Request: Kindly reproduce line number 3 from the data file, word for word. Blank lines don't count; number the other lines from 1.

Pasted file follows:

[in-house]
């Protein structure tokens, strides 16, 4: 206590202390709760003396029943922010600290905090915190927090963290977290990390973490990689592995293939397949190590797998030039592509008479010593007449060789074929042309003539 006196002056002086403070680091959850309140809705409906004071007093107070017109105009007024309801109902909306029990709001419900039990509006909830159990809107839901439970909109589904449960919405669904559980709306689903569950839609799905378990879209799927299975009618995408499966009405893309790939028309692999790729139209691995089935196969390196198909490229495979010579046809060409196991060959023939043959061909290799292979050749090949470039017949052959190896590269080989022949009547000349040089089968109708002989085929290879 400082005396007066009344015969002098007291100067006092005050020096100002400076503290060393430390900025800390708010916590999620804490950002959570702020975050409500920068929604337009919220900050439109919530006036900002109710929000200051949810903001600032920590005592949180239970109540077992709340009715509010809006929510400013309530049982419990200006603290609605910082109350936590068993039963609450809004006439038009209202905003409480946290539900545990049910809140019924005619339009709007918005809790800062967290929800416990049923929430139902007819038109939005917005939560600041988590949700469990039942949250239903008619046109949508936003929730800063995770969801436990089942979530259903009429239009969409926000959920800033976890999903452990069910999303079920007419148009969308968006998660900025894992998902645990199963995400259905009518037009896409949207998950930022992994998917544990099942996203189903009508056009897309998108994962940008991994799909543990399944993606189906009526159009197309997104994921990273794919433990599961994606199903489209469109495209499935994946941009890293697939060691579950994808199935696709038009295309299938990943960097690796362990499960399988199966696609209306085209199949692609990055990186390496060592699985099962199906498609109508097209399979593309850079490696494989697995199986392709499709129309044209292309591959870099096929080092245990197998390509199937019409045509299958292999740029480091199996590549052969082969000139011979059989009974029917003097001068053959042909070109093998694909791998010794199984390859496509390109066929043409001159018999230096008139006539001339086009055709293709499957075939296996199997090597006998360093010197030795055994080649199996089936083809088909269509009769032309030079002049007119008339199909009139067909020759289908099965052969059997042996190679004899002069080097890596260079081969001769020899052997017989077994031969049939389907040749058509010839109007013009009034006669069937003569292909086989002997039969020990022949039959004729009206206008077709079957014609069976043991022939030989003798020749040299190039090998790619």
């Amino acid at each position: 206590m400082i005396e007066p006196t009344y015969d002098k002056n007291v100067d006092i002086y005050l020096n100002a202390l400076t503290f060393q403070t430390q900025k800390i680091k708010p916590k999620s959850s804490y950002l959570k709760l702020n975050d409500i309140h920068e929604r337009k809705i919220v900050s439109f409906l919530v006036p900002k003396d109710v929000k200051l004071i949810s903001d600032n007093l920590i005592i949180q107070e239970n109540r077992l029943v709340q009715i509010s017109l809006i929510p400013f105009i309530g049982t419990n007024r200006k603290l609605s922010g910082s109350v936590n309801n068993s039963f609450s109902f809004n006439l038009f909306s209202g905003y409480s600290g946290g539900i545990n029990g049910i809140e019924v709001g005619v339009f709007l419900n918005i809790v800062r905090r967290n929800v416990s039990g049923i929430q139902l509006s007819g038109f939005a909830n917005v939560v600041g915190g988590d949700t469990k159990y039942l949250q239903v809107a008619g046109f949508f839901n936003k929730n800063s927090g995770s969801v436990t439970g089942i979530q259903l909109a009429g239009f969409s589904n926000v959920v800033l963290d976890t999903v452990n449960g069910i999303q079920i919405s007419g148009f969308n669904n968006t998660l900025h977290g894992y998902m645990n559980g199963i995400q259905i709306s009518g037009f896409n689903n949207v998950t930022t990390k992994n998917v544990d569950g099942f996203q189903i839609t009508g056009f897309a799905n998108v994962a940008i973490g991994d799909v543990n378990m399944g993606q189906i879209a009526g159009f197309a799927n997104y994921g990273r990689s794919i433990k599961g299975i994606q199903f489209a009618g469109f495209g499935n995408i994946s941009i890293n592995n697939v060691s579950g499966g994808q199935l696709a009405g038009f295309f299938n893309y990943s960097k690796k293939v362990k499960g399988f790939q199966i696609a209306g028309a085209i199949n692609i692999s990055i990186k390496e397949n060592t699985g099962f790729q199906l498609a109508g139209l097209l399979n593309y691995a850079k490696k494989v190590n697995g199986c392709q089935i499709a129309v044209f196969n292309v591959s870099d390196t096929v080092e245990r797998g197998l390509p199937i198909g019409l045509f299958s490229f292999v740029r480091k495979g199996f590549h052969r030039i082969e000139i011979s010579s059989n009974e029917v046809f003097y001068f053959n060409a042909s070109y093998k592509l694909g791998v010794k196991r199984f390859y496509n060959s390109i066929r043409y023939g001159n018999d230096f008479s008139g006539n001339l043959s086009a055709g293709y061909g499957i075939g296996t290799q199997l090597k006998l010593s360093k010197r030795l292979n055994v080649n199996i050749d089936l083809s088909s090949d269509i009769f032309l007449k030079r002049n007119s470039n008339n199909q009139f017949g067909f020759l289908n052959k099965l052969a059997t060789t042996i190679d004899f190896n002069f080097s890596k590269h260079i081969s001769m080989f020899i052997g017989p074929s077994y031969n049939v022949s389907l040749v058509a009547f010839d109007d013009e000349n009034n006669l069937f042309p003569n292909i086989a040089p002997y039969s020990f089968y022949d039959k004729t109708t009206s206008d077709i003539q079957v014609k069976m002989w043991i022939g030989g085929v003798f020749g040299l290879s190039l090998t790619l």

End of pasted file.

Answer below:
């Amino acid at each position: 206590m400082i005396e007066p006196t009344y015969d002098k002056n007291v100067d006092i002086y005050l020096n100002a202390l400076t503290f060393q403070t430390q900025k800390i680091k708010p916590k999620s959850s804490y950002l959570k709760l702020n975050d409500i309140h920068e929604r337009k809705i919220v900050s439109f409906l919530v006036p900002k003396d109710v929000k200051l004071i949810s903001d600032n007093l920590i005592i949180q107070e239970n109540r077992l029943v709340q009715i509010s017109l809006i929510p400013f105009i309530g049982t419990n007024r200006k603290l609605s922010g910082s109350v936590n309801n068993s039963f609450s109902f809004n006439l038009f909306s209202g905003y409480s600290g946290g539900i545990n029990g049910i809140e019924v709001g005619v339009f709007l419900n918005i809790v800062r905090r967290n929800v416990s039990g049923i929430q139902l509006s007819g038109f939005a909830n917005v939560v600041g915190g988590d949700t469990k159990y039942l949250q239903v809107a008619g046109f949508f839901n936003k929730n800063s927090g995770s969801v436990t439970g089942i979530q259903l909109a009429g239009f969409s589904n926000v959920v800033l963290d976890t999903v452990n449960g069910i999303q079920i919405s007419g148009f969308n669904n968006t998660l900025h977290g894992y998902m645990n559980g199963i995400q259905i709306s009518g037009f896409n689903n949207v998950t930022t990390k992994n998917v544990d569950g099942f996203q189903i839609t009508g056009f897309a799905n998108v994962a940008i973490g991994d799909v543990n378990m399944g993606q189906i879209a009526g159009f197309a799927n997104y994921g990273r990689s794919i433990k599961g299975i994606q199903f489209a009618g469109f495209g499935n995408i994946s941009i890293n592995n697939v060691s579950g499966g994808q199935l696709a009405g038009f295309f299938n893309y990943s960097k690796k293939v362990k499960g399988f790939q199966i696609a209306g028309a085209i199949n692609i692999s990055i990186k390496e397949n060592t699985g099962f790729q199906l498609a109508g139209l097209l399979n593309y691995a850079k490696k494989v190590n697995g199986c392709q089935i499709a129309v044209f196969n292309v591959s870099d390196t096929v080092e245990r797998g197998l390509p199937i198909g019409l045509f299958s490229f292999v740029r480091k495979g199996f590549h052969r030039i082969e000139i011979s010579s059989n009974e029917v046809f003097y001068f053959n060409a042909s070109y093998k592509l694909g791998v010794k196991r199984f390859y496509n060959s390109i066929r043409y023939g001159n018999d230096f008479s008139g006539n001339l043959s086009a055709g293709y061909g499957i075939g296996t290799q199997l090597k006998l010593s360093k010197r030795l292979n055994v080649n199996i050749d089936l083809s088909s090949d269509i009769f032309l007449k030079r002049n007119s470039n008339n199909q009139f017949g067909f020759l289908n052959k099965l052969a059997t060789t042996i190679d004899f190896n002069f080097s890596k590269h260079i081969s001769m080989f020899i052997g017989p074929s077994y031969n049939v022949s389907l040749v058509a009547f010839d109007d013009e000349n009034n006669l069937f042309p003569n292909i086989a040089p002997y039969s020990f089968y022949d039959k004729t109708t009206s206008d077709i003539q079957v014609k069976m002989w043991i022939g030989g085929v003798f020749g040299l290879s190039l090998t790619l």